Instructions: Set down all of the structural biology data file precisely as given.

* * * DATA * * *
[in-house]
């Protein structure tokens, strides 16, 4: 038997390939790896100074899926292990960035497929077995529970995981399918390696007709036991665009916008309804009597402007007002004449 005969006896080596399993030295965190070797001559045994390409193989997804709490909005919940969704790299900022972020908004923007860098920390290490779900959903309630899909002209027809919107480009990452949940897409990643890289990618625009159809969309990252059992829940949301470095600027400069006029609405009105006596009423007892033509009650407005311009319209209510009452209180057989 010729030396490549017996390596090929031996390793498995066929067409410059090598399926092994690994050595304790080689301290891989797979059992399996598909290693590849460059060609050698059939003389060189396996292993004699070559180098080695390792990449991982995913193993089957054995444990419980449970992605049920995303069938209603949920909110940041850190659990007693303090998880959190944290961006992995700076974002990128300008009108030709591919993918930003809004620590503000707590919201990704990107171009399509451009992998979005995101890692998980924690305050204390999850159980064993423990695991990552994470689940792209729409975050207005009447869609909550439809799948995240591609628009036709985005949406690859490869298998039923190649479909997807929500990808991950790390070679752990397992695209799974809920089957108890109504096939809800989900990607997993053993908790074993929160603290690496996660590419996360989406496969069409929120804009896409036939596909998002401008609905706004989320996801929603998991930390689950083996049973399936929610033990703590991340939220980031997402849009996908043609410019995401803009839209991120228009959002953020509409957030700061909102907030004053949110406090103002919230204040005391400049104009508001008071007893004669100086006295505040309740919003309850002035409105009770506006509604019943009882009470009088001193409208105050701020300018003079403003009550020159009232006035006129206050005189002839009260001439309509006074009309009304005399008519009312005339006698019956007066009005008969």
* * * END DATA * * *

[in-house]
């Protein structure tokens, strides 16, 4: 038997390939790896100074899926292990960035497929077995529970995981399918390696007709036991665009916008309804009597402007007002004449 005969006896080596399993030295965190070797001559045994390409193989997804709490909005919940969704790299900022972020908004923007860098920390290490779900959903309630899909002209027809919107480009990452949940897409990643890289990618625009159809969309990252059992829940949301470095600027400069006029609405009105006596009423007892033509009650407005311009319209209510009452209180057989 010729030396490549017996390596090929031996390793498995066929067409410059090598399926092994690994050595304790080689301290891989797979059992399996598909290693590849460059060609050698059939003389060189396996292993004699070559180098080695390792990449991982995913193993089957054995444990419980449970992605049920995303069938209603949920909110940041850190659990007693303090998880959190944290961006992995700076974002990128300008009108030709591919993918930003809004620590503000707590919201990704990107171009399509451009992998979005995101890692998980924690305050204390999850159980064993423990695991990552994470689940792209729409975050207005009447869609909550439809799948995240591609628009036709985005949406690859490869298998039923190649479909997807929500990808991950790390070679752990397992695209799974809920089957108890109504096939809800989900990607997993053993908790074993929160603290690496996660590419996360989406496969069409929120804009896409036939596909998002401008609905706004989320996801929603998991930390689950083996049973399936929610033990703590991340939220980031997402849009996908043609410019995401803009839209991120228009959002953020509409957030700061909102907030004053949110406090103002919230204040005391400049104009508001008071007893004669100086006295505040309740919003309850002035409105009770506006509604019943009882009470009088001193409208105050701020300018003079403003009550020159009232006035006129206050005189002839009260001439309509006074009309009304005399008519009312005339006698019956007066009005008969």